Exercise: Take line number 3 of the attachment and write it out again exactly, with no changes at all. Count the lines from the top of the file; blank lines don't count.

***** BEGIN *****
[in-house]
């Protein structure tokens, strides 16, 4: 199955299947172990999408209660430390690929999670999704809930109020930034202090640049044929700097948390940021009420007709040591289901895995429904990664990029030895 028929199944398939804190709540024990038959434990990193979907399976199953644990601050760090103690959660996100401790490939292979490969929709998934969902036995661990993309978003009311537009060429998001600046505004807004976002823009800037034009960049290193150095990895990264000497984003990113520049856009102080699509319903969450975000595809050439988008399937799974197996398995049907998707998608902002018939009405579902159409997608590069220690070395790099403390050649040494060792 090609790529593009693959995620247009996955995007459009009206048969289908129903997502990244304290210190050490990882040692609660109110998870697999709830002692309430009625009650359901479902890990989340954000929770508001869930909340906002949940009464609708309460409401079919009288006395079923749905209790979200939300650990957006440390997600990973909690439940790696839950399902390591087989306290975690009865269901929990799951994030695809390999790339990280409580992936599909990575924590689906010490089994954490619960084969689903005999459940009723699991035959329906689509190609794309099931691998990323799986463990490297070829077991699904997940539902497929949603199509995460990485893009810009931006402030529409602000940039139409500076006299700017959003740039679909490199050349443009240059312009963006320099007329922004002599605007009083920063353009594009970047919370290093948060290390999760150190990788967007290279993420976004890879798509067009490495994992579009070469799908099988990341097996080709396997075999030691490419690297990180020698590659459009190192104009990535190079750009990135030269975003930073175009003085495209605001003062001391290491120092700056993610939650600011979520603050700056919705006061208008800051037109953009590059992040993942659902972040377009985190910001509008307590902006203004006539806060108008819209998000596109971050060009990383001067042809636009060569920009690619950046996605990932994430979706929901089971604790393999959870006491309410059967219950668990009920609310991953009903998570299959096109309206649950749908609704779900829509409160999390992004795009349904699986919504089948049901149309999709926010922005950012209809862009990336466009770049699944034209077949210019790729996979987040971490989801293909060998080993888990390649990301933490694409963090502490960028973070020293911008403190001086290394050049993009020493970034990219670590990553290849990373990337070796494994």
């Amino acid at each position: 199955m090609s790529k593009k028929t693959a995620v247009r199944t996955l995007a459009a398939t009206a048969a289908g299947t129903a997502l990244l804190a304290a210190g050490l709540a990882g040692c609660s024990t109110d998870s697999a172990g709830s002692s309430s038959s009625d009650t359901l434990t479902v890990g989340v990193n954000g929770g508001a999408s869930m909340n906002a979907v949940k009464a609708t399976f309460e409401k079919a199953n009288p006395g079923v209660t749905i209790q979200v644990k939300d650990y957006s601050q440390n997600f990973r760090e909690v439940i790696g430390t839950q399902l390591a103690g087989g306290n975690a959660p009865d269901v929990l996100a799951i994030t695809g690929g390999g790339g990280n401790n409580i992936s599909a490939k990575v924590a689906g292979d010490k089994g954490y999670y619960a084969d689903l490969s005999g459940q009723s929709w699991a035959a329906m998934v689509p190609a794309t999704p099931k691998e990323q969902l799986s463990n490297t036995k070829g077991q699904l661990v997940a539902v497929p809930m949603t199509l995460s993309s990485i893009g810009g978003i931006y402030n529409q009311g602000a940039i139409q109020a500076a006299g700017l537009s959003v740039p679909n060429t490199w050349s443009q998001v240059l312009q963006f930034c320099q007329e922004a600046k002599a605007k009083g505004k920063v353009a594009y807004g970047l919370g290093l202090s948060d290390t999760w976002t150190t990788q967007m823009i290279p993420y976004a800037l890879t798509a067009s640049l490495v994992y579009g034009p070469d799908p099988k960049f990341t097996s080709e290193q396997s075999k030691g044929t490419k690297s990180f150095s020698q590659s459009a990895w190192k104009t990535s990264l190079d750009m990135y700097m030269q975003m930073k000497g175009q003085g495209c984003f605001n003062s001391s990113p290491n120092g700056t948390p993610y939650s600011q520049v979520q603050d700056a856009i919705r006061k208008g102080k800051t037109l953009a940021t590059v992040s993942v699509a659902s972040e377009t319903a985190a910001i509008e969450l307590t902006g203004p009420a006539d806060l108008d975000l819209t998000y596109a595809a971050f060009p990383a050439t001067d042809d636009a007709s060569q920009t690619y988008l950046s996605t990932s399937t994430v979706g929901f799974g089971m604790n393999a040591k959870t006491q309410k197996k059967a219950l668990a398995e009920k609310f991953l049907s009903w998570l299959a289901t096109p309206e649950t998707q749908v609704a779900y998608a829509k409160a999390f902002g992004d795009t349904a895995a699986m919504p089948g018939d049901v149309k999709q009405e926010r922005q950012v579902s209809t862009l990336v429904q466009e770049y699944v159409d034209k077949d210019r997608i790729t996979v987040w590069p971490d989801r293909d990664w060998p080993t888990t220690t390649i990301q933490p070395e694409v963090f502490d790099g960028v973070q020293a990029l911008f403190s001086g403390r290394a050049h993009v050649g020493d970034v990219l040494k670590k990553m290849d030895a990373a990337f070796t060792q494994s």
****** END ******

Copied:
């Amino acid at each position: 199955m090609s790529k593009k028929t693959a995620v247009r199944t996955l995007a459009a398939t009206a048969a289908g299947t129903a997502l990244l804190a304290a210190g050490l709540a990882g040692c609660s024990t109110d998870s697999a172990g709830s002692s309430s038959s009625d009650t359901l434990t479902v890990g989340v990193n954000g929770g508001a999408s869930m909340n906002a979907v949940k009464a609708t399976f309460e409401k079919a199953n009288p006395g079923v209660t749905i209790q979200v644990k939300d650990y957006s601050q440390n997600f990973r760090e909690v439940i790696g430390t839950q399902l390591a103690g087989g306290n975690a959660p009865d269901v929990l996100a799951i994030t695809g690929g390999g790339g990280n401790n409580i992936s599909a490939k990575v924590a689906g292979d010490k089994g954490y999670y619960a084969d689903l490969s005999g459940q009723s929709w699991a035959a329906m998934v689509p190609a794309t999704p099931k691998e990323q969902l799986s463990n490297t036995k070829g077991q699904l661990v997940a539902v497929p809930m949603t199509l995460s993309s990485i893009g810009g978003i931006y402030n529409q009311g602000a940039i139409q109020a500076a006299g700017l537009s959003v740039p679909n060429t490199w050349s443009q998001v240059l312009q963006f930034c320099q007329e922004a600046k002599a605007k009083g505004k920063v353009a594009y807004g970047l919370g290093l202090s948060d290390t999760w976002t150190t990788q967007m823009i290279p993420y976004a800037l890879t798509a067009s640049l490495v994992y579009g034009p070469d799908p099988k960049f990341t097996s080709e290193q396997s075999k030691g044929t490419k690297s990180f150095s020698q590659s459009a990895w190192k104009t990535s990264l190079d750009m990135y700097m030269q975003m930073k000497g175009q003085g495209c984003f605001n003062s001391s990113p290491n120092g700056t948390p993610y939650s600011q520049v979520q603050d700056a856009i919705r006061k208008g102080k800051t037109l953009a940021t590059v992040s993942v699509a659902s972040e377009t319903a985190a910001i509008e969450l307590t902006g203004p009420a006539d806060l108008d975000l819209t998000y596109a595809a971050f060009p990383a050439t001067d042809d636009a007709s060569q920009t690619y988008l950046s996605t990932s399937t994430v979706g929901f799974g089971m604790n393999a040591k959870t006491q309410k197996k059967a219950l668990a398995e009920k609310f991953l049907s009903w998570l299959a289901t096109p309206e649950t998707q749908v609704a779900y998608a829509k409160a999390f902002g992004d795009t349904a895995a699986m919504p089948g018939d049901v149309k999709q009405e926010r922005q950012v579902s209809t862009l990336v429904q466009e770049y699944v159409d034209k077949d210019r997608i790729t996979v987040w590069p971490d989801r293909d990664w060998p080993t888990t220690t390649i990301q933490p070395e694409v963090f502490d790099g960028v973070q020293a990029l911008f403190s001086g403390r290394a050049h993009v050649g020493d970034v990219l040494k670590k990553m290849d030895a990373a990337f070796t060792q494994s």